Wednesday, March 16, 2011

Large Reactors not the only Option

While the world waits in anticipation for a non catastrophic resolution of the nuclear reactor crises in Japan after the earthquake, many are wondering about future options for the industry.

The nuclear-power industry has been increasingly looking at new approaches. Rather than relying on huge, traditional reactors costing billions, it is turning to small, inexpensive ones, many of which are based on proven designs from nuclear submarines or warships.

A global race is under way to develop small-reactor designs, says a spokesman of the Nuclear Energy Institute. He estimates that more than 20 countries have expressed serious interest in buying mini-reactors.

"TerraPower, an American firm backed by Bill Gates, thinks it has the solution. It is working with Toshiba to design a small reactor based on a “travelling wave” design. Once kick-started with a tiny amount of enriched uranium, it would run for decades on non-enriched, depleted uranium, a widely available material. This will be possible because the nuclear reaction, eating its way through the core at the rate of about one centimetre a year, would gradually convert the depleted uranium into fissionable plutonium—in effect “breeding” high-grade fuel and then consuming it.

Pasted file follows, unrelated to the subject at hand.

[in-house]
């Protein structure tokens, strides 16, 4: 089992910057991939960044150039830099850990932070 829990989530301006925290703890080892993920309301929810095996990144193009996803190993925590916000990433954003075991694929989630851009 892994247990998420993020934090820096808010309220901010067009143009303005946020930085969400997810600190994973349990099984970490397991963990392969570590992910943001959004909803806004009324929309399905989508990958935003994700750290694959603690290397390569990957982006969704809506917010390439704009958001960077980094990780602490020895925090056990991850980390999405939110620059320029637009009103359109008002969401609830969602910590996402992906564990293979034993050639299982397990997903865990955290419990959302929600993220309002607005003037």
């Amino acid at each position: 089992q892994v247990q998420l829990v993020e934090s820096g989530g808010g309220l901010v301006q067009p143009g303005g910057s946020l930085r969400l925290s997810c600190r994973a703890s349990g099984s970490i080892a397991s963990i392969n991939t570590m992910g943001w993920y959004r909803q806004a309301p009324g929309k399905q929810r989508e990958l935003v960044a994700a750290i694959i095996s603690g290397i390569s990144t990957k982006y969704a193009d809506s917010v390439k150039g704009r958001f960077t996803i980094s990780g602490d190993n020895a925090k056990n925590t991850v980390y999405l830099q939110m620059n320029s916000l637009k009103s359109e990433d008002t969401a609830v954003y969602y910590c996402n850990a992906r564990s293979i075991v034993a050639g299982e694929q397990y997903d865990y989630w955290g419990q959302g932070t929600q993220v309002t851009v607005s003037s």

Mr Gates points out that nuclear power has historically been dogged by five worries: safety, proliferation, waste, cost and fuel availability. “This thing is a miracle that solves all five,” he says. John Gilleland, TerraPower’s boss, says that a single enrichment plant would then suffice to produce all the enriched uranium needed to spark up the world’s mini-reactors."

Mini-reactors still depend on a combination of technical, commercial, and regulatory factors. Wouldn't it be idyllic if a new generation of smaller, less obtrusive and dangerous power plants could be designed and built to provide future energy needs?